TEA Applies to Feds for Pre-K Grant; Commissioner Includes Voucher Model in Grant
TEA has submitted an application for a federal preschool expansion grant and is calling the proposal the Texas Prekindergarten Expansion Grant (PEG). The grant will be jointly administered by the U.S. Department of Education and the U.S. Department of Health and Human Services. Grants will be awarded by mid-December 2014. The grant would provide $30 million per year for a four-year time period with the goal of expanding current pre-k systems. It is anticipated that seven to eight proposals will receive grant awards.
TEA has selected 15 high-need communities that would be eligible to participate in one or more of the four grant models. These communities are within the following counties: Brazoria, Brazos, Cameron, Collin, Dallas, EastPoint Promise Zone in Brazoria County, Ft. Bend, Harris, Hidalgo, Lubbock, Nacogdoches, Nueces, Tarrant, Travis, and Williamson. TEA has posted the various components of its grant application.
Senate Jurisprudence Discusses Truancy
The Senate Jurisprudence Committee met recently to discuss its interim charge to study and make recommendations regarding how truancy is handled by public schools and the courts. The lieutenant governor directed senators to consider decriminalizing truancy and the feasibility of adjudicating juvenile truancy as a civil offense.
Senators expressed concerns that students who skip school are ending up in court and pleading guilty or not guilty in court, which then establishes criminal records for some kids. Legislators are looking for solutions to address the issue and to the school community to provide recommendations.
Among the challenges that districts face when handling truancy and the possible solutions:
- Addressing student nonattendance should not be optional; attendance is compulsory and enforcement should be as well;
- Provide districts with the necessary resources and equipping communities with trained staff able to respond and address the root causes of truancy; and
- Ensure some court referral options remain for those students habitually skipping school even though every effort and intervention has been tried.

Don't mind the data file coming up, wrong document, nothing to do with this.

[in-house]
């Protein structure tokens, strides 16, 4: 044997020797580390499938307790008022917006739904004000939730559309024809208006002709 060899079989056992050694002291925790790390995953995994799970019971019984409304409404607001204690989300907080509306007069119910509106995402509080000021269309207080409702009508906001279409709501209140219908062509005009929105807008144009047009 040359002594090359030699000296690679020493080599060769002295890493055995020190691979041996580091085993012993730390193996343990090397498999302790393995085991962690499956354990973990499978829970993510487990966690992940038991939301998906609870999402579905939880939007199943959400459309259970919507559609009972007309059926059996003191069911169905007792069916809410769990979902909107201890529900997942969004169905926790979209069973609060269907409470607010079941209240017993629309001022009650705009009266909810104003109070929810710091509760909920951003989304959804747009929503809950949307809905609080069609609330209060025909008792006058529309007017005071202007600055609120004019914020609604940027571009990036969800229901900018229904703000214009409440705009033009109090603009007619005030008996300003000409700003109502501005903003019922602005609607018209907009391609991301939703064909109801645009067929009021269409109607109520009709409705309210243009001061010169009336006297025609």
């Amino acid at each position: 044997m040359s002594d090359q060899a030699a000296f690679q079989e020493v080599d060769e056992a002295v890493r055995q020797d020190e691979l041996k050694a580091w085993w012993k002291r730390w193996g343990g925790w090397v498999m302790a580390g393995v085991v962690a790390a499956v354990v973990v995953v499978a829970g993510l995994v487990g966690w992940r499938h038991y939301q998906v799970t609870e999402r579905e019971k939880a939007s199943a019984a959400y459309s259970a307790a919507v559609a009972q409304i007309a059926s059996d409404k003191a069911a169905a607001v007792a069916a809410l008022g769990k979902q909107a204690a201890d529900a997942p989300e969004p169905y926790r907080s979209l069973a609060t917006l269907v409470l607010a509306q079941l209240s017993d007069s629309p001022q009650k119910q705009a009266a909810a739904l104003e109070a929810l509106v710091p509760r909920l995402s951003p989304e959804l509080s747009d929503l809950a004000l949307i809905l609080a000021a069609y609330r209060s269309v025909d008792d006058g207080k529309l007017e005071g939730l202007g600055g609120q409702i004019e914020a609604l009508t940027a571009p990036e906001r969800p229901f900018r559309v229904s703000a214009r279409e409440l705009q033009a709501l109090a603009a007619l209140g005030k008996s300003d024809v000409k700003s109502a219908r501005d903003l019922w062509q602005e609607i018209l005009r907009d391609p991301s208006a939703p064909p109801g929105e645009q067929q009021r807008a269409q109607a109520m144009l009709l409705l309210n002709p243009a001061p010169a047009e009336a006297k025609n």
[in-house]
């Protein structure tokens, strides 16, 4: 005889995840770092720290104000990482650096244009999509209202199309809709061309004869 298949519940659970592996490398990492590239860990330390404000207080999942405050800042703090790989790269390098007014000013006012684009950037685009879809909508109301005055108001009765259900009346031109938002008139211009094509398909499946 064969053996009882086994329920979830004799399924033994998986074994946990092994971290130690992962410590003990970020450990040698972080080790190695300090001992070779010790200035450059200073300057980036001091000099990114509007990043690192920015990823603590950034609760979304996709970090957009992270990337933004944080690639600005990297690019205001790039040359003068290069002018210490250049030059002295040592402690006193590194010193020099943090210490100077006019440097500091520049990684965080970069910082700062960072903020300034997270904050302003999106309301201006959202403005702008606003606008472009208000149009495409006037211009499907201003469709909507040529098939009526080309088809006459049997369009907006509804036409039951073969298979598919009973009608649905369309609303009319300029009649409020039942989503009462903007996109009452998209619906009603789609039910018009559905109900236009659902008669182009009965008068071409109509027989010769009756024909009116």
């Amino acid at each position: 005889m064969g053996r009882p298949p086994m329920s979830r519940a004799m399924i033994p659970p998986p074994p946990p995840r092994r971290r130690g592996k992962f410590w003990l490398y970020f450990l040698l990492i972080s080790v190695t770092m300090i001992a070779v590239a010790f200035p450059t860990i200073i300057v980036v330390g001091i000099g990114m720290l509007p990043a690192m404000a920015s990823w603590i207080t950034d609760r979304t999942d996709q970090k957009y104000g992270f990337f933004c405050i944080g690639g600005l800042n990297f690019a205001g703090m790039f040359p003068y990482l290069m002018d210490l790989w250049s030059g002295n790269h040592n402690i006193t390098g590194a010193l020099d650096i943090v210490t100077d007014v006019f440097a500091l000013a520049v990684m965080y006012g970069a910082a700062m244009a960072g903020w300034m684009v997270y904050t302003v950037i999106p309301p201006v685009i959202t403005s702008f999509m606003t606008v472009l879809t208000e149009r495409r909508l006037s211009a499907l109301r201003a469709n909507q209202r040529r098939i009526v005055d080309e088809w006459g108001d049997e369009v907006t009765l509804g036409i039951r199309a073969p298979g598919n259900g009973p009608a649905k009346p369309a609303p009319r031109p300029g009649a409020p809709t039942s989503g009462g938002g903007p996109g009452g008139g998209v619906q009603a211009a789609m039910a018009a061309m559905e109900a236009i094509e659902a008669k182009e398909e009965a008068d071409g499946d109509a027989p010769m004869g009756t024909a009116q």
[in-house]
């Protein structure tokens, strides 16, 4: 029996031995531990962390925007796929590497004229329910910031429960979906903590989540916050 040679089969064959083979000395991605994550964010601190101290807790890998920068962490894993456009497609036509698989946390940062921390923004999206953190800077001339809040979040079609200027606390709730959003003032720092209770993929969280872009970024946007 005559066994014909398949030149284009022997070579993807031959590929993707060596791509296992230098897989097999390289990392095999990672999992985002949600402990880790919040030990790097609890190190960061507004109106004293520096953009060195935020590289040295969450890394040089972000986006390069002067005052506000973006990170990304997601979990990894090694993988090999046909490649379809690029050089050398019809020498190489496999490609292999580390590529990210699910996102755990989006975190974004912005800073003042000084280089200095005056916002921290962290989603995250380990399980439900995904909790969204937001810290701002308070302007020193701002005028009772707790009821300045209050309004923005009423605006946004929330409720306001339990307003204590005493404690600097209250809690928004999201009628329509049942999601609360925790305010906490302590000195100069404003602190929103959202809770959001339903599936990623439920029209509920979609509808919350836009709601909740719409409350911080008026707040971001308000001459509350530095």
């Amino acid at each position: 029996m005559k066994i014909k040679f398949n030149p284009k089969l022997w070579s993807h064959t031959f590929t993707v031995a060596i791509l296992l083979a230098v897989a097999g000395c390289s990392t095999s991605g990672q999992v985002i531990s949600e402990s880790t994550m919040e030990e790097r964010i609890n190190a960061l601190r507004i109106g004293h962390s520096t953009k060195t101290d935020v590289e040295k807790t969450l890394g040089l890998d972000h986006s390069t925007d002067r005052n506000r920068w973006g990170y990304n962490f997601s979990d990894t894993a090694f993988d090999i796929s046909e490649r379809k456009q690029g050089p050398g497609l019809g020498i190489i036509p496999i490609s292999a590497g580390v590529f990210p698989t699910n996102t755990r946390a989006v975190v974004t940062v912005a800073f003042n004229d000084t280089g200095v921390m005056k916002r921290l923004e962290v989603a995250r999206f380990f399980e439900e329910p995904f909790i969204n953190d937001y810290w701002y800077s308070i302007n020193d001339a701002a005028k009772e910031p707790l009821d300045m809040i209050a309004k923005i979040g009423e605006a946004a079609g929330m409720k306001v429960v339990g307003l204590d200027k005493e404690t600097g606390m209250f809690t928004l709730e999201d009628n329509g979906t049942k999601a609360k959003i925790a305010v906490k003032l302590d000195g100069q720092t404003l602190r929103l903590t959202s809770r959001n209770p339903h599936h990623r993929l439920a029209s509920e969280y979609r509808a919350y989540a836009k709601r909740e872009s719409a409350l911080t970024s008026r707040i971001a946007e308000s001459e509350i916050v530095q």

Senators are expected to make recommendations and file legislation next session regarding this topic.
Lawmakers take up school finance while waiting for court to rule
For the past several weeks, state lawmakers have been meeting to discuss how to better fund public education in the wake of a court ruling calling Texas’ school finance system inequitable, inefficient and illegal.
Charter Schools Borrow at Record Pace Led by Texas: Muni Credit
U.S. charter schools are issuing a record amount of municipal debt, with Texas leading the charge as borrowers rated close to junk tap a program that gives their bonds top credit grades. The institutions, privately run with public funding, have sold $1.6 billion of securities in 2014, data compiled by Bloomberg show. That’s more than all of last year and the most in Bloomberg data beginning in 2007. About $464 million has come from Texas, which for the first time in April backed a charter-school deal with its Permanent School Fund. The state-run pool guarantees bonds, lending the debt the AAA grade that Standard & Poor’s accords Texas.
Texas Takes Last Pass at Social Studies Textbooks
Two hours into a meeting called to parse revisions to new social studies textbooks for Texas schoolchildren — and a month before the deadline for final approval — the State Board of Education found itself confronting a tricky question. Was Sam Houston a liberal?
Preschool Development Grant Application
The Texas Education Agency submitted its application for a federal preschool expansion grant. Jointly administered by the U.S. Department of Education and the U.S. Department of Health and Human Services, the new Preschool Development Grants Program will award federal funds through a competitive process to help states build, develop and expand voluntary, high-quality preschool programs for low- and moderate-income families.
Special report: Texas standardized tests in trouble; districts not showing gains
For Texas school districts high-achieving and low, affluent and not, urban and suburban, the lack of progress on STAAR is consistent. Three years of stagnant statewide average test scores were matched by flat results in the districts where most Texas students attend, according to an analysis by The Dallas Morning News. It wasn’t supposed to be this way.
Secrets to success: How one school system raised its Texas standardized scores
When headlines in May bemoaned stagnant statewide scores on the STAAR tests, Jeannie Stone’s reaction was “Not in Wylie!” And the district’s assistant superintendent of curriculum and instruction was right. In fact, Wylie ISD’s progress on the State of Texas Assessment of Academic Readiness exams was unique. Even so, the gains were modest and illustrate the challenges facing districts concerned about tests.